In 1986 the Wild Bunch signed to a major label, releasing a few singles and an album before leading light and producer Nellee Hooper left to join rival London sound system Soul II Soul (eventually producing and remixing for artists including Madonna and Björk), and Miles Johnson – DJ Milo - moved to New York. Besides Del Naja, the two remaining members were Andrew “Mushroom” Vowles, a hip-hop fanatic with mixed Dominican-British ancestry, and Grant “Daddy G” Marshall, whose love of music began with the reggae parties his parents used to throw when he was a kid. They recruited local rapper Adrian “Tricky” Thaws and founded Massive Attack.

Robert Del Naja in his studio, wearing his paint spray respirator
Warren Du Preez & Nick Thornton Jones

 

When recording with the Wild Bunch they’d been inspired by their encounters in the studio with cheap, easy-to-understand samplers like the Akai S9000, which was mounted in an effects rack in studios, and the Akai MPC60, a compact and intuitive device that could sample and playback using a series of buttons arranged in a telephone-style keypad. The MPC60 allowed kids from Bristol to create tracks on a single machine without knowing how to play an instrument.

 

“Sampling made absolute sense to us,” Del Naja explains. “It was collage, segments joined together. You could tap out beats on the MPC, then design crazy pitch and duration. You’d use and abuse that technology, but what makes the album interesting is that the music written on top of those samples had merit as really nice songs.”

 

The band recorded their debut album in 1991 using just the Akai S9000 and the MPC60. Called Blue Lines, its fusion of electronica, dub reggae, soul and hip hop spawned a new genre – trip hop. The band pulled together a collective of guest singers including Shara Nelson, reggae legend Horace Andy, French funk performer Wally Badarou and pop star Neneh Cherry. The album’s lush, melancholy single “Unfinished Sympathy” was described in 2012 by The Guardian as “the greatest British soul record ever made”.

 

The group used the same technology for its 1994 follow-up, Protection, although the sprawling mass of collaborators was in constant flux. Nelson left, to be replaced by Everything but the Girl’s Tracey Thorn, Nellee Hooper returned to produce and Scottish classical pianist Craig Armstrong played keyboards.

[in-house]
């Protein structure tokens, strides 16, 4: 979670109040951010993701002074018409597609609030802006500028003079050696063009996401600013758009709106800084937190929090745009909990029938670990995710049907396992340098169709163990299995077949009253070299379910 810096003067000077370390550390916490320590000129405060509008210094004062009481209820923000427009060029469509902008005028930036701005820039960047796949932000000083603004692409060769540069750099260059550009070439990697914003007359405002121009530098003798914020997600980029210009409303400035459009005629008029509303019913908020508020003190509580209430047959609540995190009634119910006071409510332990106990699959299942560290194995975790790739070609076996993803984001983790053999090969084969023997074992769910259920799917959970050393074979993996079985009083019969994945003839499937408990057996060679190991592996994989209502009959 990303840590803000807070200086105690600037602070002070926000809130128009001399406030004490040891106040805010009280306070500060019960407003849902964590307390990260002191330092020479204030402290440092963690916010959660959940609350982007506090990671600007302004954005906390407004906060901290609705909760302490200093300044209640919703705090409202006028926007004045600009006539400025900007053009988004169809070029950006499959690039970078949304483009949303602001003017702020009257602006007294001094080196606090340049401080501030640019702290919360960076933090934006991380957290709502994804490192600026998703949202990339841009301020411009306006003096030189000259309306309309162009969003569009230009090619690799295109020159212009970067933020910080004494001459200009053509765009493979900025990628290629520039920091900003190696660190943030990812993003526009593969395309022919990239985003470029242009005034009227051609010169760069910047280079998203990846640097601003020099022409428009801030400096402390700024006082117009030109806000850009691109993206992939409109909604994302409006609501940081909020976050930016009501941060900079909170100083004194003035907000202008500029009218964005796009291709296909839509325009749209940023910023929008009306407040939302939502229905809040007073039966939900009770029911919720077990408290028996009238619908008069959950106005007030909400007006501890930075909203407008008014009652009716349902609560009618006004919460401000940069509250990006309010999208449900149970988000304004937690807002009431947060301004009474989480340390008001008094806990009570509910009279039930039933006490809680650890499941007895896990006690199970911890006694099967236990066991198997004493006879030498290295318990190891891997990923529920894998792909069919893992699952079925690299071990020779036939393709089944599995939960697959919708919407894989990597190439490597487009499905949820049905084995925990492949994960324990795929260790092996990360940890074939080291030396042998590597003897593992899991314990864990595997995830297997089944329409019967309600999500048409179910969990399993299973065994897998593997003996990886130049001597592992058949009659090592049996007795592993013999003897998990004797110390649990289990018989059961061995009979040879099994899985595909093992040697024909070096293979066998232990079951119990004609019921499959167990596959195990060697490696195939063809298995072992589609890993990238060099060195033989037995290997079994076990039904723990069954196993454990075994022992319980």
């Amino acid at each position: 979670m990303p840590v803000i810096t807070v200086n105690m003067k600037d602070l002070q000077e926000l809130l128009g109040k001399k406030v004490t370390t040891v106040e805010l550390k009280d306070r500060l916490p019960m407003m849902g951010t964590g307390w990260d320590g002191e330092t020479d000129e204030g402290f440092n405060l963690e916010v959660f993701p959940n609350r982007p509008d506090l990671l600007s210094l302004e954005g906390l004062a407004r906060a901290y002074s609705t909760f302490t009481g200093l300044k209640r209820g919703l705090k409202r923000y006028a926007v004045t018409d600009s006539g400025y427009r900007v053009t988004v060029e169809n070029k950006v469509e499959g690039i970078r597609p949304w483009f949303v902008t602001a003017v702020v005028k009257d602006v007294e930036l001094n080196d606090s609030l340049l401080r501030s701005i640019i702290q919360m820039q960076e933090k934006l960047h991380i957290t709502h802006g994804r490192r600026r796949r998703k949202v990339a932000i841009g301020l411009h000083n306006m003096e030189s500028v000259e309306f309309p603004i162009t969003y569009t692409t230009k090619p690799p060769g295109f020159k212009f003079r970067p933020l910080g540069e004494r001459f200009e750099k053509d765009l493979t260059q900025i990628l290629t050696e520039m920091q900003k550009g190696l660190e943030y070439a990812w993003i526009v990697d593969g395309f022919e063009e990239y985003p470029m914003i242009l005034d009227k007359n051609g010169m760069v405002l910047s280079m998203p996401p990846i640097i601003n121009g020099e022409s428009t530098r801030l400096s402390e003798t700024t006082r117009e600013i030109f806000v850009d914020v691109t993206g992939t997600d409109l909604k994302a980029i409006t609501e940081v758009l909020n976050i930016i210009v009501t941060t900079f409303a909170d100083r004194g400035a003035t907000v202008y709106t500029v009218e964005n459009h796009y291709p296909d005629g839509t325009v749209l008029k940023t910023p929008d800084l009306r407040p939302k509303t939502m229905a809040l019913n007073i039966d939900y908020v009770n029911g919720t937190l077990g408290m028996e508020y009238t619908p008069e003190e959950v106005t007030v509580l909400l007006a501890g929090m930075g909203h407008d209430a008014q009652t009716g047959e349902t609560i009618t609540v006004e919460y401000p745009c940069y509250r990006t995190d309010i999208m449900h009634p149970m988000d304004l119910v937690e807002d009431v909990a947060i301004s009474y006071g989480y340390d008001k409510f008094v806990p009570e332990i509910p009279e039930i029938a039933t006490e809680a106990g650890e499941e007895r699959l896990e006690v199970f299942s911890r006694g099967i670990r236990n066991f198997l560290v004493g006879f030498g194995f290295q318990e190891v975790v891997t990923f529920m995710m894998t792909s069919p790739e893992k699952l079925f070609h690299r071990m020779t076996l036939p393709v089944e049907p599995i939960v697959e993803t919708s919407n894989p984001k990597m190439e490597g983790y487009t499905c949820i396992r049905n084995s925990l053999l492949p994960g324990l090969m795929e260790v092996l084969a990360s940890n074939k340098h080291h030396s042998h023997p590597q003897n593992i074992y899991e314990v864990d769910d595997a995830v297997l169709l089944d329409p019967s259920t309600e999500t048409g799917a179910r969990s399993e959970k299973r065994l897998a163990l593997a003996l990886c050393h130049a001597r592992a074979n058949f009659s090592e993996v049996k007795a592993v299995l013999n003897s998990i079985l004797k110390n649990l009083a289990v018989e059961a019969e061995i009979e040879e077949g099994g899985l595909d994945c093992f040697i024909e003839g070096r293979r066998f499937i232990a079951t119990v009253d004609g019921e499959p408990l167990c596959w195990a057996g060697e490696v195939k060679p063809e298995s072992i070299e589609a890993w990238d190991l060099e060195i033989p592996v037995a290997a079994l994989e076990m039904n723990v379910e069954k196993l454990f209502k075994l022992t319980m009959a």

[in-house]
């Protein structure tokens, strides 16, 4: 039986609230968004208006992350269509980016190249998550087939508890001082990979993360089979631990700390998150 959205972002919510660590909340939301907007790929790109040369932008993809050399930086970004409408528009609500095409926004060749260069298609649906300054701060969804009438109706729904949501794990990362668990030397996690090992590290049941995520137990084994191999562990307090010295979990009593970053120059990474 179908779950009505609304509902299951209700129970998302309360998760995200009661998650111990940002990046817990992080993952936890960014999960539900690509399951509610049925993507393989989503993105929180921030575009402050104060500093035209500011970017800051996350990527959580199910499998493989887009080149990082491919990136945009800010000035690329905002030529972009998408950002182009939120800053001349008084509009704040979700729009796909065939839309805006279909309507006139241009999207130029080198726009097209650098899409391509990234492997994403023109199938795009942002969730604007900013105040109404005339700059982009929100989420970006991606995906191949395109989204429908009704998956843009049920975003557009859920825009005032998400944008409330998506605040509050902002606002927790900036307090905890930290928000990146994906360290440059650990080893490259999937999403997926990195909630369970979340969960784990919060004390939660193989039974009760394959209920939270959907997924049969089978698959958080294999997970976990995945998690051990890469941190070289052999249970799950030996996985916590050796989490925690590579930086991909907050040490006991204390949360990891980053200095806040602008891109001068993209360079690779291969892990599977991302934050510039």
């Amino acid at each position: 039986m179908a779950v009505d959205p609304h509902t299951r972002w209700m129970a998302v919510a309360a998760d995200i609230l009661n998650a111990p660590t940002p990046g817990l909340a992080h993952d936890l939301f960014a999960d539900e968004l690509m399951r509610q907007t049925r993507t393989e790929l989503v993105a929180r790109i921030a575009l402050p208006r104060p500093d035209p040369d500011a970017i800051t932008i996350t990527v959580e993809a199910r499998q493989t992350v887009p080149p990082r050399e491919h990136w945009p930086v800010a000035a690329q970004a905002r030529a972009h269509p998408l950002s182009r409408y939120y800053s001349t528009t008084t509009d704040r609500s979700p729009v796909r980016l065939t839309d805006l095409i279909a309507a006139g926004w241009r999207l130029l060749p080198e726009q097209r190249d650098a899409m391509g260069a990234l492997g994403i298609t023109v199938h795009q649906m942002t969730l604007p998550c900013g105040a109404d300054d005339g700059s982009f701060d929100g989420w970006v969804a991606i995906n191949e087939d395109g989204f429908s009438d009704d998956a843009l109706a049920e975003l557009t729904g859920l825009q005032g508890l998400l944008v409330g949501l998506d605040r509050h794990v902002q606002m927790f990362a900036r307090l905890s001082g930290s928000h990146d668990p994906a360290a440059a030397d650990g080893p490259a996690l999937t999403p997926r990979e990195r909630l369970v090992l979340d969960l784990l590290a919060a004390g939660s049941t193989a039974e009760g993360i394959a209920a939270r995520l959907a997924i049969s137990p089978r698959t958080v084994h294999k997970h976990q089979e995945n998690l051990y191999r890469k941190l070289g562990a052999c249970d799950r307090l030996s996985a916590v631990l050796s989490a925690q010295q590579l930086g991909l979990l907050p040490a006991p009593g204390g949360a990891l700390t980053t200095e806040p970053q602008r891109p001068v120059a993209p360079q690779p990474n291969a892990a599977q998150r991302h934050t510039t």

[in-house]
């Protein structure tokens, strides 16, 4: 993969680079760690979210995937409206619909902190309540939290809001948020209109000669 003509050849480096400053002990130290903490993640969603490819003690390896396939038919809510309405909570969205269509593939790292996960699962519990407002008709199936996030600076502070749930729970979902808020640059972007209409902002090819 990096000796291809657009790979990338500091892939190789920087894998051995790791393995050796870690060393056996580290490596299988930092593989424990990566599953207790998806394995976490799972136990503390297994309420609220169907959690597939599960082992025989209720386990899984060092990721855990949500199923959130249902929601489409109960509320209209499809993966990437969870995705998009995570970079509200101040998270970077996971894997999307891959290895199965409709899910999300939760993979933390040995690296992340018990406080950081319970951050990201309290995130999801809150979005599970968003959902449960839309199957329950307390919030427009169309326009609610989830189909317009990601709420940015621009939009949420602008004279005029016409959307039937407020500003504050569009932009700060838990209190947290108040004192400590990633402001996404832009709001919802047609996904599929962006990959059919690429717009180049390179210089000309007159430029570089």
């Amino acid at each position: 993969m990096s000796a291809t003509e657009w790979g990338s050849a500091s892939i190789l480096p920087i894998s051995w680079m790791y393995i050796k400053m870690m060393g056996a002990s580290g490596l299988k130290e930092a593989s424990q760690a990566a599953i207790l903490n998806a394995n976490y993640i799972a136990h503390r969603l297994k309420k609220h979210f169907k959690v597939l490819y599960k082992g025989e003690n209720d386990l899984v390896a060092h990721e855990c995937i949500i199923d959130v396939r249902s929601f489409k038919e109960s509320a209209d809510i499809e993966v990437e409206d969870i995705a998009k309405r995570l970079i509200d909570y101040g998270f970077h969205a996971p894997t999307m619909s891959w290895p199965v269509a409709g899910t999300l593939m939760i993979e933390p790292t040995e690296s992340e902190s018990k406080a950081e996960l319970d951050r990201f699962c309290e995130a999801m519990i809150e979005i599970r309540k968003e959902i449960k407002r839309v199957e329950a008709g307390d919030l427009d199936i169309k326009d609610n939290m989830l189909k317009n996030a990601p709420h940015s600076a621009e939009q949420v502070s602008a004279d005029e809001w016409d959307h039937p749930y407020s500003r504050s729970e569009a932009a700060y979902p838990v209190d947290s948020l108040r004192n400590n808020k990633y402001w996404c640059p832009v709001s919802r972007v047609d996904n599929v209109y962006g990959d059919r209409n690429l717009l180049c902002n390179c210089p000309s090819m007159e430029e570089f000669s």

For 1998’s Mezzanine, things became complicated. Del Naja – who hated critics calling Protection “dinner party music” – wanted a harder sound and started using live guitars and drums, sampling post-punk and new wave tracks. Hip-hop loving Vowles was pushing in the opposite direction – bringing in clattering drums and deep bass loops. At one point, Vowles thought of offering “Teardrop”, the strongest single on the album, to Madonna, while Del Naja pushed for Cocteau Twins’ Elizabeth Fraser. The tensions sometimes spilled out in public. During one press interview, Vowles and Del Naja had a stand-up row about the merits of Puff Daddy in front of a stunned journalist.

 

From then on, the two were never in the studio at the same time, avoiding each other entirely with Del Naja spending hours alone with producer Neil Davidge. Davidge would find himself working on four different tracks in a single day, swapping between samples from Isaac Hayes, The Cure and Manfred Mann’s Earth Band – a process he describes as “messy”.

 

This adversarial environment proved astonishingly fruitful musically – Mezzanine sold four million copies and remains the band’s most successful album – but it was disastrous for the band. Shortly after its release the group split. Del Naja and Davidge produced a fourth, less successful album called 100th Window in 2003, the year coalition forces invaded Iraq – a war Del Naja to which was passionately opposed.

 

As Massive Attack were preparing to tour, he started collaborating on visuals with United Visual Artists, a London-based collective comprising artist Matt Clark, director Chris Bird and developer Ash Nehru. Nehru developed software that could sample data and headlines lifted from local and international media then play them in the local language across a giant video screen – from the Iraq war, through socio-political crises and on to trashy headlines from celebrity gossip magazines. The visuals impressed Alex Poots, head of the Manchester International Festival, who invited the band to create a show. Del Naja, of course, asked for a collaborator and chose Adam Curtis.

 

“The contradictions and manipulation of information leading up to the war was the first moment in my life I felt convinced that power and news sources had to be questioned,” he recalls. “I wanted our stage show to harvest information from the web, chop it up and translate it into local language mixing political and tabloid news from international and local sources.” His problem was that he had always drawn energy from creative tension and, at that point he had no musical collaborators.